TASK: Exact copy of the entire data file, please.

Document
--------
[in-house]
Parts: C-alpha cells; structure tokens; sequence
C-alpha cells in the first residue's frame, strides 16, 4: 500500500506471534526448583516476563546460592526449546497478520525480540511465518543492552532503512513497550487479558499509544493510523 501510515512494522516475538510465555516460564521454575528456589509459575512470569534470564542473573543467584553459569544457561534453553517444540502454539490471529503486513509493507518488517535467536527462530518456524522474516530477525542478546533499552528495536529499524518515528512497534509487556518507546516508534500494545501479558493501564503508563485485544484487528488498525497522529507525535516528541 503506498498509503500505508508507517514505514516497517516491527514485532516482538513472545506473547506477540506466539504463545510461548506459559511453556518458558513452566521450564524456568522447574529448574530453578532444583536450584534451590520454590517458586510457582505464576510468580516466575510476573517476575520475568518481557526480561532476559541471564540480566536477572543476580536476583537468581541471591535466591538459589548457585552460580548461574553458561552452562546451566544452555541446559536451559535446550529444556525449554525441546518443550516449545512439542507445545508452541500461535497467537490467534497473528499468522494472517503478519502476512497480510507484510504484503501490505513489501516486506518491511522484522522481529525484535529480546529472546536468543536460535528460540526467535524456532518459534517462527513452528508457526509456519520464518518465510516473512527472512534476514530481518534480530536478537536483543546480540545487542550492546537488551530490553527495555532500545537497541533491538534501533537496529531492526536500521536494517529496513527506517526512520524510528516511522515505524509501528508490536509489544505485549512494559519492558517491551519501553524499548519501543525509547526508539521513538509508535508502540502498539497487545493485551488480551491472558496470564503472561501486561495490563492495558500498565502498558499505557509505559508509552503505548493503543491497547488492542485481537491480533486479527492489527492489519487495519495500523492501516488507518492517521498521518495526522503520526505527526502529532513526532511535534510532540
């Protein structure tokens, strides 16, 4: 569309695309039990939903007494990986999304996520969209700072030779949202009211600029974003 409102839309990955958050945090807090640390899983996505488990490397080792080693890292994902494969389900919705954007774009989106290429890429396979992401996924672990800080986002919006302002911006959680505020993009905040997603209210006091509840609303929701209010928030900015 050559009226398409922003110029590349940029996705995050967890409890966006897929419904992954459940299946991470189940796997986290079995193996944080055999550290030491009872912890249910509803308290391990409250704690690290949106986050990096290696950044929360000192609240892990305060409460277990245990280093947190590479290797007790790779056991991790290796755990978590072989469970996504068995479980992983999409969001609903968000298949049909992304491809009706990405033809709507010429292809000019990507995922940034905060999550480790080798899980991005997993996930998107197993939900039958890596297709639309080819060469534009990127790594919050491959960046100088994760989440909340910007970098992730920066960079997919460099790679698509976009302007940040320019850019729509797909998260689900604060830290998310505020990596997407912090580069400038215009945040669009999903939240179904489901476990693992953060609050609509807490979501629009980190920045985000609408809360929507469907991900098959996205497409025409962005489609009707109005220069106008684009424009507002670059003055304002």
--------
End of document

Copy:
[in-house]
Parts: C-alpha cells; structure tokens; sequence
C-alpha cells in the first residue's frame, strides 16, 4: 500500500506471534526448583516476563546460592526449546497478520525480540511465518543492552532503512513497550487479558499509544493510523 501510515512494522516475538510465555516460564521454575528456589509459575512470569534470564542473573543467584553459569544457561534453553517444540502454539490471529503486513509493507518488517535467536527462530518456524522474516530477525542478546533499552528495536529499524518515528512497534509487556518507546516508534500494545501479558493501564503508563485485544484487528488498525497522529507525535516528541 503506498498509503500505508508507517514505514516497517516491527514485532516482538513472545506473547506477540506466539504463545510461548506459559511453556518458558513452566521450564524456568522447574529448574530453578532444583536450584534451590520454590517458586510457582505464576510468580516466575510476573517476575520475568518481557526480561532476559541471564540480566536477572543476580536476583537468581541471591535466591538459589548457585552460580548461574553458561552452562546451566544452555541446559536451559535446550529444556525449554525441546518443550516449545512439542507445545508452541500461535497467537490467534497473528499468522494472517503478519502476512497480510507484510504484503501490505513489501516486506518491511522484522522481529525484535529480546529472546536468543536460535528460540526467535524456532518459534517462527513452528508457526509456519520464518518465510516473512527472512534476514530481518534480530536478537536483543546480540545487542550492546537488551530490553527495555532500545537497541533491538534501533537496529531492526536500521536494517529496513527506517526512520524510528516511522515505524509501528508490536509489544505485549512494559519492558517491551519501553524499548519501543525509547526508539521513538509508535508502540502498539497487545493485551488480551491472558496470564503472561501486561495490563492495558500498565502498558499505557509505559508509552503505548493503543491497547488492542485481537491480533486479527492489527492489519487495519495500523492501516488507518492517521498521518495526522503520526505527526502529532513526532511535534510532540
């Protein structure tokens, strides 16, 4: 569309695309039990939903007494990986999304996520969209700072030779949202009211600029974003 409102839309990955958050945090807090640390899983996505488990490397080792080693890292994902494969389900919705954007774009989106290429890429396979992401996924672990800080986002919006302002911006959680505020993009905040997603209210006091509840609303929701209010928030900015 050559009226398409922003110029590349940029996705995050967890409890966006897929419904992954459940299946991470189940796997986290079995193996944080055999550290030491009872912890249910509803308290391990409250704690690290949106986050990096290696950044929360000192609240892990305060409460277990245990280093947190590479290797007790790779056991991790290796755990978590072989469970996504068995479980992983999409969001609903968000298949049909992304491809009706990405033809709507010429292809000019990507995922940034905060999550480790080798899980991005997993996930998107197993939900039958890596297709639309080819060469534009990127790594919050491959960046100088994760989440909340910007970098992730920066960079997919460099790679698509976009302007940040320019850019729509797909998260689900604060830290998310505020990596997407912090580069400038215009945040669009999903939240179904489901476990693992953060609050609509807490979501629009980190920045985000609408809360929507469907991900098959996205497409025409962005489609009707109005220069106008684009424009507002670059003055304002």